My personal definition of a great teacher is one who is an explorer. A great teacher goes on an adventure/journey/exploration with the students. A great teacher cultivates her own sense of wonder and curiosity which in turn makes it safe for students to feel the potential vulnerability inherent in wonder and curiosity. A great teacher knows they still have so much to learn. A great teacher respects her own role as a teacher but also works toward erasing some of the hierarchy inherent in student-teacher dynamics. A great teacher challenges students to question and continue the exploration.
I’ve had amazing teachers throughout my lifelong career as a student – from grade school to my undergraduate years at Alma College, throughout my time in business as well as in graduate school, and currently in my fellow teachers and colleagues. I believe that learning is continuous but that it must be both sought and engaged in actively, and that we need to reflect upon what we learn so as to connect new ideas to those that came before. The depth and breadth of what we all still have to learn could be overwhelming unless one views the act of learning as an adventure rather than as a checklist to be ticked off.
In my classroom, whether face-to-face or online, learning looks collaborative in the sense that, when things are clicking, students are building on the ideas we address and discuss and then they are working toward new and surprising connections. Beyond the specific learning outcomes I expect for my students, I also help them learn how to think critically, to ask questions, and to explore their own ideas as well asthe ideas of others in order to make surprising connections.
The change and growth I hope to see in students, when we come to the end of a course, is that they are surprised by how much they knew before we worked together, and by how many more connections they see and seek between what we discussed and learned in class and their lives in the world outside the classroom. I help students learn and grow by expecting more from them than they expect from themselves, by supporting them when they begin to explore the ideas in class more deeply, by honoring their explorations, and by exploring with them. […]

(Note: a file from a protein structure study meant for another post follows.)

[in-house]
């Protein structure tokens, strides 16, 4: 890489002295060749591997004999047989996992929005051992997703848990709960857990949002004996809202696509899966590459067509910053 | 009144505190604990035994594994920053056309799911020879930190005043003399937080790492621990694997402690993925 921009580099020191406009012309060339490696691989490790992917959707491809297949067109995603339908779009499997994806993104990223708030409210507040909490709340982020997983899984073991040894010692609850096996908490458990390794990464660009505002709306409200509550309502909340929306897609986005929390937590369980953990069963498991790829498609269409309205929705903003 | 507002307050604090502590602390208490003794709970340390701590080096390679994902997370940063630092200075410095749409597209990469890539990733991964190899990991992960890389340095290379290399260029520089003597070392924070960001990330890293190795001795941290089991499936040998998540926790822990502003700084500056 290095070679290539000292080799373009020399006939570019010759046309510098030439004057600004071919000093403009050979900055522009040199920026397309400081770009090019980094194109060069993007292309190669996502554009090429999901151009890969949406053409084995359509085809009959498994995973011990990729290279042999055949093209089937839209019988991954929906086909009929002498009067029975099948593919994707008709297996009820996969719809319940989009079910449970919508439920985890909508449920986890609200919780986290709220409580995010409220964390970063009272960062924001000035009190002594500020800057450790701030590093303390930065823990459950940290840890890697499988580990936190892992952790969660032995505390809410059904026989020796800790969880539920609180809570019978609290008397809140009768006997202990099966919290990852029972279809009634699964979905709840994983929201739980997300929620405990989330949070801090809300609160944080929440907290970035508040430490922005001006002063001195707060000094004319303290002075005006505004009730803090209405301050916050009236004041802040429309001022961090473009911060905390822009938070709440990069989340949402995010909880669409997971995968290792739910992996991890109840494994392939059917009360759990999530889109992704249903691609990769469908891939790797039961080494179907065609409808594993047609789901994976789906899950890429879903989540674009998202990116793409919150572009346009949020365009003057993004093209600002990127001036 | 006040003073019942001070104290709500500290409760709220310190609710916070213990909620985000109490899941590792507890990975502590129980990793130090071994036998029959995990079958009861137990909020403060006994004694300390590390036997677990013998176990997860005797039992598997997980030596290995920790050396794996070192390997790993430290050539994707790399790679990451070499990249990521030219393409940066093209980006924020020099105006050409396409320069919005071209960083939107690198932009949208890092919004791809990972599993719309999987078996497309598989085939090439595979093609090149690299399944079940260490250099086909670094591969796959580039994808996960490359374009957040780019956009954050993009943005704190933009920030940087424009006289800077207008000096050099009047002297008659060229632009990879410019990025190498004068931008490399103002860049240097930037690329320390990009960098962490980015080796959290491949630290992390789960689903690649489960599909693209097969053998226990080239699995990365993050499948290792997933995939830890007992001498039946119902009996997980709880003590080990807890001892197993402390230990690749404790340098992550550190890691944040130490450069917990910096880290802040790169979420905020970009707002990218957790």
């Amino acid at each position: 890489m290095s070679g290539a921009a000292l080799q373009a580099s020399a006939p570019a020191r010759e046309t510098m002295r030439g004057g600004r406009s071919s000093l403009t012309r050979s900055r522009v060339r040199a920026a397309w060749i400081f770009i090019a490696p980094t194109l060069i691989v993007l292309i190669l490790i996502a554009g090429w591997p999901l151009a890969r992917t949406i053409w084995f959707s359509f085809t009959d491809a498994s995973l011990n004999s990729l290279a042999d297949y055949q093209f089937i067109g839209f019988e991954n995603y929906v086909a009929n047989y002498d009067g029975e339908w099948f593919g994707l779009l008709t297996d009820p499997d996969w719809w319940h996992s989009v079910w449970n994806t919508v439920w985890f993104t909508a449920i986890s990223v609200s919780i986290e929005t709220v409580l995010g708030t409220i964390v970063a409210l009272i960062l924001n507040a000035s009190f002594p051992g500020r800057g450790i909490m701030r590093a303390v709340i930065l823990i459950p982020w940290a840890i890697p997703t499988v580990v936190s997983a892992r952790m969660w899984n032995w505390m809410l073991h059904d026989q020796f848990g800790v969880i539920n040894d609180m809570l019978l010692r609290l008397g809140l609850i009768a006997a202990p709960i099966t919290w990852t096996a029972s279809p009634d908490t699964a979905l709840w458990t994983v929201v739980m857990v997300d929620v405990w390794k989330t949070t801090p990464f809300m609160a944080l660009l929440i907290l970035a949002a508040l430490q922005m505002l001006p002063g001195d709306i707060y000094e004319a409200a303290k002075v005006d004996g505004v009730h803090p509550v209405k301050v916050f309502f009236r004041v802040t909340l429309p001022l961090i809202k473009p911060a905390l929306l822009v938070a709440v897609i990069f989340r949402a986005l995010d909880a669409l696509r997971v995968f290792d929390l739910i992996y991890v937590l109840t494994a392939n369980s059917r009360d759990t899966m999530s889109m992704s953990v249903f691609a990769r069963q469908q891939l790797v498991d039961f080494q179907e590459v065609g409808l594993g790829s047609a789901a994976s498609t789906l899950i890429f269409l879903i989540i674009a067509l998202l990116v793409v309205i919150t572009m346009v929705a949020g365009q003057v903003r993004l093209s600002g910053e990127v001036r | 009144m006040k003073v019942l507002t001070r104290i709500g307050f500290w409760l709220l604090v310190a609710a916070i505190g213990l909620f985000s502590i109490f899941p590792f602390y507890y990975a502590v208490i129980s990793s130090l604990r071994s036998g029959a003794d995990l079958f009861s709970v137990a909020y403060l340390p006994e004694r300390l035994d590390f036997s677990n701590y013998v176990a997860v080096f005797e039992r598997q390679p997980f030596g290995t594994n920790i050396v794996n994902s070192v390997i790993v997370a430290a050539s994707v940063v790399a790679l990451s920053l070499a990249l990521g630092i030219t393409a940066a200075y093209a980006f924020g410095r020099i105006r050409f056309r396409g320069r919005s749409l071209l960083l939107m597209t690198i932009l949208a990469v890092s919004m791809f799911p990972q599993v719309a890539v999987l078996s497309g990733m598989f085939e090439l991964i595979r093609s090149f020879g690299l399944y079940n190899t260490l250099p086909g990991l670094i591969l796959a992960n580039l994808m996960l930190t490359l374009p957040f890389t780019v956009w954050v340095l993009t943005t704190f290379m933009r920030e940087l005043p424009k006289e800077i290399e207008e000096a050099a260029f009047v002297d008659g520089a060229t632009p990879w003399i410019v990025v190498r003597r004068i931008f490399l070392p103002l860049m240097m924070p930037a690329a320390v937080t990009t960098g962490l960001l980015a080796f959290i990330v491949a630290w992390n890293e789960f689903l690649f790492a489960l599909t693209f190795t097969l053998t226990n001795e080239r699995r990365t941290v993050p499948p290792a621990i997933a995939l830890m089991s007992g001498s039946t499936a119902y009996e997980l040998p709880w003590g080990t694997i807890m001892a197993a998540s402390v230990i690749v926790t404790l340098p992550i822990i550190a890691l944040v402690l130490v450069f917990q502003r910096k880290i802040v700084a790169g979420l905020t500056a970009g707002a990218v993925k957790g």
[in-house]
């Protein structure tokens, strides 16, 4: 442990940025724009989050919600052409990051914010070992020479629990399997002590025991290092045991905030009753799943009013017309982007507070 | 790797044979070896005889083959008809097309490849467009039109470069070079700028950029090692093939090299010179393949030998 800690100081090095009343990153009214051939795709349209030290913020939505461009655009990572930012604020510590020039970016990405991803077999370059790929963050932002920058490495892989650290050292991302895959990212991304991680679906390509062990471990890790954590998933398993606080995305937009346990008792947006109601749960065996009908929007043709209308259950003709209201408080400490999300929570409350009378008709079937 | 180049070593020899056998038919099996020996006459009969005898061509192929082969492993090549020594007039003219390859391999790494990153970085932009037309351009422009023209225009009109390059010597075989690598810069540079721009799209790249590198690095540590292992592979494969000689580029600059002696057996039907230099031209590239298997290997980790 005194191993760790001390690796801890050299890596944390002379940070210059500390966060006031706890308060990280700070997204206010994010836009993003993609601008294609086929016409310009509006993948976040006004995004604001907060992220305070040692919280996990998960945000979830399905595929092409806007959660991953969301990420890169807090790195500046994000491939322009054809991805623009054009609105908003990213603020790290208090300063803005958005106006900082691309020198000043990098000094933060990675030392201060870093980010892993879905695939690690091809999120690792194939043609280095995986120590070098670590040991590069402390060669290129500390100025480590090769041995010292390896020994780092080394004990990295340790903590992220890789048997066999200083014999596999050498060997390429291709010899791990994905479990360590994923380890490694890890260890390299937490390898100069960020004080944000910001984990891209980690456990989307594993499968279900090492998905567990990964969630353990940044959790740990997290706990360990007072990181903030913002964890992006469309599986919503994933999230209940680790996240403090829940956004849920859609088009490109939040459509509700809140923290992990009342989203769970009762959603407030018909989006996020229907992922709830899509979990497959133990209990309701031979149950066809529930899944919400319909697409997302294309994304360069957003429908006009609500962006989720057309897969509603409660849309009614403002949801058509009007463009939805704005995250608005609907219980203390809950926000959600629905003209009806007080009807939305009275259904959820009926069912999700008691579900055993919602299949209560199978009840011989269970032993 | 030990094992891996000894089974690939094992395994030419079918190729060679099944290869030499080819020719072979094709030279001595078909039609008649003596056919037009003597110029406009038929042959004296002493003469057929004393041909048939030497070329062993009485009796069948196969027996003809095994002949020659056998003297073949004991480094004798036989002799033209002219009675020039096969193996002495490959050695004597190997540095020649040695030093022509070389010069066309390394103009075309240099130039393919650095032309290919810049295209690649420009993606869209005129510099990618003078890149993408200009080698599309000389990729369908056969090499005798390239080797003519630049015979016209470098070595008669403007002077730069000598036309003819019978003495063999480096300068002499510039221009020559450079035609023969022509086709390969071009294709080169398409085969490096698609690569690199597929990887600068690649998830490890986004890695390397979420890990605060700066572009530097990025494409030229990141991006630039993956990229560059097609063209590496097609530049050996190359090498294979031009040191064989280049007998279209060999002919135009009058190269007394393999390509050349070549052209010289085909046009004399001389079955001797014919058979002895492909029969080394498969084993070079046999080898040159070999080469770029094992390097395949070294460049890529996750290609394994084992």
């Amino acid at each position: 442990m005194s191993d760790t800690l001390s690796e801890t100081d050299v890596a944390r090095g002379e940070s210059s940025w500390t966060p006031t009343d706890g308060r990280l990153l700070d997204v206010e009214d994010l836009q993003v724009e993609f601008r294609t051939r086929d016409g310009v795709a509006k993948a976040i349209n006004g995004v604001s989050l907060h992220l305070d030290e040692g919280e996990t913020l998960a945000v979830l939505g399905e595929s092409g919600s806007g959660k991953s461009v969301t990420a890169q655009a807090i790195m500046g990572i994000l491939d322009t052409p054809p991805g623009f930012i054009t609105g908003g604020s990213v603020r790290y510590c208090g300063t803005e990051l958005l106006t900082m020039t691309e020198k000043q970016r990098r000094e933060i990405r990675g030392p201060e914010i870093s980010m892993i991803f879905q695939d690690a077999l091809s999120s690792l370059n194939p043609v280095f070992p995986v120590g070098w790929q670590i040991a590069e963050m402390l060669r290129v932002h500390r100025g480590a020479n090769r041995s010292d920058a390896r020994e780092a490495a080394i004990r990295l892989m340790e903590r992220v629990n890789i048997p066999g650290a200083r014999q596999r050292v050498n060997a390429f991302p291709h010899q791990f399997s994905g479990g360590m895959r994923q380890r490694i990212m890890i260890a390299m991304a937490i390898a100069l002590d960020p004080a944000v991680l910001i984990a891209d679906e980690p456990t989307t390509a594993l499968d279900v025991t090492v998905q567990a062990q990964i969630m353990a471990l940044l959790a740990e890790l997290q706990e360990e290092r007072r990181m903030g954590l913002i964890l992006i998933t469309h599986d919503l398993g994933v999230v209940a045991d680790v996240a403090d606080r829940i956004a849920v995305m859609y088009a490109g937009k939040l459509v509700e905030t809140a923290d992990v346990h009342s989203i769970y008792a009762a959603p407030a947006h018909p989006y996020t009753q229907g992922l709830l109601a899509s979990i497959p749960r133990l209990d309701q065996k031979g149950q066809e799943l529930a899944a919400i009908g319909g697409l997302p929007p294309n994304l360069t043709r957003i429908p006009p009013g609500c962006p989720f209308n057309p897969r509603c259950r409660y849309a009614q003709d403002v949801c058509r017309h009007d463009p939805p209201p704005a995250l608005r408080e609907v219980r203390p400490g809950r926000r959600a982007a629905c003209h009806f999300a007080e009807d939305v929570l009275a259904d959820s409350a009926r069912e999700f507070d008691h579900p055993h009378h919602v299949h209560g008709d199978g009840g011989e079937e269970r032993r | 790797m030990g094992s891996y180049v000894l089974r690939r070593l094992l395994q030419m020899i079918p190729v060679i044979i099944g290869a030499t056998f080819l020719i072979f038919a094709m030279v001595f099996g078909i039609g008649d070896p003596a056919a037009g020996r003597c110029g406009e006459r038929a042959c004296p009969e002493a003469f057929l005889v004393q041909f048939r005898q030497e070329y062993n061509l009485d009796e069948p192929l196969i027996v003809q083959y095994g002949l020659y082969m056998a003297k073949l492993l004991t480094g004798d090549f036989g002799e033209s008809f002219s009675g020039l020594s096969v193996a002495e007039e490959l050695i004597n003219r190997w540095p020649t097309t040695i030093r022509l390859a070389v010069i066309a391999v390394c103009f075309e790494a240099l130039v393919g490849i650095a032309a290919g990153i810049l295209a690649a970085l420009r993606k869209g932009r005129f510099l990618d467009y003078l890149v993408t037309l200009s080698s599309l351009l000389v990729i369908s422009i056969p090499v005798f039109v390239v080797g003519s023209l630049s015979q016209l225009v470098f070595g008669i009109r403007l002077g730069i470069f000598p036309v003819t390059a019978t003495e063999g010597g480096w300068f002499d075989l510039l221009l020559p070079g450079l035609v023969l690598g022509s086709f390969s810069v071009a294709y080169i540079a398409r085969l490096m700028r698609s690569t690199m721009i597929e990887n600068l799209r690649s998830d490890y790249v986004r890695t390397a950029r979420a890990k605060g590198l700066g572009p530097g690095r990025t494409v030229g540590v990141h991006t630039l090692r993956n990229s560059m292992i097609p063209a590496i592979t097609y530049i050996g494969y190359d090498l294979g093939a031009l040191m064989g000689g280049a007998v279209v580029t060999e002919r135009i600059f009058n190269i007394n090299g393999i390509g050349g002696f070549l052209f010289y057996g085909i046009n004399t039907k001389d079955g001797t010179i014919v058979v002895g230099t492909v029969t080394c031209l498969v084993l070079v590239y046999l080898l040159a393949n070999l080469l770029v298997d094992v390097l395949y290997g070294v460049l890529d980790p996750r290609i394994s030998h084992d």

Below is a poem I wrote and read for the “Poet’s Corner” portion of the January 2012 English Department Kick-off meeting. It brings together thoughts I have at the beginning of every semester about the connection, creativity and surprise that is teaching.
Every semester brings us
around the circle again: newness and familiarity.
The reassuring surprise of
new buds springing from old oak.
Or, like the night sky each new season
with its own reassuring surprise:
the Big Dipper holds water in autumn
and quenches our thirst in summer.
In that night sky others
have mapped out constellations
but the filament connections are as
elastic as language and transparent as memory.
We arrive each semester under that sky carrying
the weight of seasoned knowledge:
Ursa Major, Cassiopeia, the Pleiades.
We also arrive lifted by creativity’s weightlessness
which brings its own reassuring surprise.
Barbara McCarty Clauer